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Use of surrogate species to cost-effectively prioritize conservation actions

Conservation efforts often focus on umbrella species whose distributions overlap with many other flora and fauna. However, because biodiversity is affected by different threats that are spatially variable, focusing only on the geographic range overlap of species may not be sufficient in allocating the necessary actions needed to efficiently abate threats. We developed a problem-based method for prioritizing conservation actions for umbrella species that maximizes the total number of flora and fauna benefiting from management while considering threats, actions, and costs.

In Pursuit of Knowledge: Addressing Barriers to Effective Conservation Evaluation

Evaluation, the process of assessing the effectiveness of programs and activities, has gained increasing attention in the conservation sector as programs seek to account for investments, measure their impacts, and adapt interventions to improve future outcomes. We conducted a country-wide evaluation of terrestrial-based conservation programs in Samoa. Though rarely applied, the benefit of evaluating multiple projects at once is that it highlights factors which are persistent and influential across the entire conservation sector.

Protected area targets post-2020

In 2010, Parties to the Convention on Biological Diversity (CBD) adopted the Strategic Plan for Biodiversity 2011–2020, and its 20 Aichi Biodiversity Targets, to catalyze national and international conservation efforts and reverse negative biodiversity trends. With the plan nearing an end, and attention turning toward a post 2020 biodiversity framework, it is timely to assess the strengths, weaknesses, and effectiveness of the Aichi Targets.

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A Global Standard for the Identification of Key Biodiversity Areas

The KBA Standard is formally taken to include definitions, the criteria and thresholds, and delineation procedures. It can be used by national constituencies to identify sites contributing significantly to the global persistence of biodiversity in terrestrial, inland water and marine environments. It is important that this Standard remains stable for a period of time to enable comparisons of sites qualifying as KBAs in different regions and over time.

THE IUCN WORLD COMMISSION ON PROTECTED AREAS OCEANIA Newsletter No. 1 2019

The first edition of the Newsletter of the IUCN World Commission on Protected Areas Oceania (2019). IUCN's World Commission on Protected Areas (WCPA) is the world's premier network of protected area expertise. It is administered by IUCN's Global Programme on Protected Areas and has over 2,000 members, spanning 140 countries.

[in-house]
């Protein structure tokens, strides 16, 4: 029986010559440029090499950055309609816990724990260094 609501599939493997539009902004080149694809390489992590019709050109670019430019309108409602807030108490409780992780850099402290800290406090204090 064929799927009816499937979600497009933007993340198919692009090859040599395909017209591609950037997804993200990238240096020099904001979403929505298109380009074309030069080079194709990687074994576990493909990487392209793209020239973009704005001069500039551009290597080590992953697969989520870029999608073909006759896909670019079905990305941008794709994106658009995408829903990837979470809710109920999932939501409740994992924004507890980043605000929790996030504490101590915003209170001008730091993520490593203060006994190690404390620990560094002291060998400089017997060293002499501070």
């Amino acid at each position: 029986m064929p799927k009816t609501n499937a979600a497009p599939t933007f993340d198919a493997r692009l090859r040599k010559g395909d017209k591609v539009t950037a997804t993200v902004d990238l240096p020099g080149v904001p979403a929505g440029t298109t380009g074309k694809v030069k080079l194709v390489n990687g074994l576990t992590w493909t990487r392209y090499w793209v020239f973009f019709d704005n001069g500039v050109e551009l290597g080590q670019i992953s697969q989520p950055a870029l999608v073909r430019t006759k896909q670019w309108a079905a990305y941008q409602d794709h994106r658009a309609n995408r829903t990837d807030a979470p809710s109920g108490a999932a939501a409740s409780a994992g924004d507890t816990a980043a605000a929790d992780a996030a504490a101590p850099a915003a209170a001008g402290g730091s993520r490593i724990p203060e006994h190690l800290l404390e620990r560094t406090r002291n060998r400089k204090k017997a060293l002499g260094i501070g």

Full Newsletter (Pdf)

Managing the middle: A shift in conservation priorities based on the global human modification gradient

An increasing number of international initiatives aim to reconcile development with conservation. Crucial to successful implementation of these initiatives is a comprehensive understanding of the current ecological condition of landscapes and their spatial distributions. Here, we provide a cumulative measure of human modification of terrestrial lands based on modeling the physical extents of 13 anthropogenic stressors and their estimated impacts using spatially explicit global datasets with a median year of 2016.

Priority Sites for Conservation in the Cook Islands: Key Biodiversity Areas and Important Bird Areas

In 2010, with the assistance of Conservation International and the Critical Ecosystems Partnership Fund, Birdlife International in partnership with the Cook Islands environmental NGO Te Ipukarea Society commenced a project to identify and delineate KBAs and IBAs in the Cook Islands. A Project Steering Committee was established which together with international biodiversity experts from Birdlife International and Conservation International, forms an expert network.

Predicting impact to assess the efficacy of community-based marine reserve design

During the planning phase the efficacy of different strategies to manage marine resources should ultimately be assessed by their potential impact, or ability to make a difference to ecological and social outcomes. While community-based and systematic approaches to establishing marine protected areas have their strengths and weaknesses, comparisons of their effectiveness often fail to explicitly address potential impact.

Developing a framework for the efficient design and management of large scale marine protected areas

This study identifies the importance of: acquiring robust baseline data, being fully protected (no-take), using ecosystembased management, community inclusion, and of adopting an ecologically connected network approach. These features are needed for large marine reserves to maximize achieving both ecological and socioeconomic goals, with particular attention to engagement of local communities.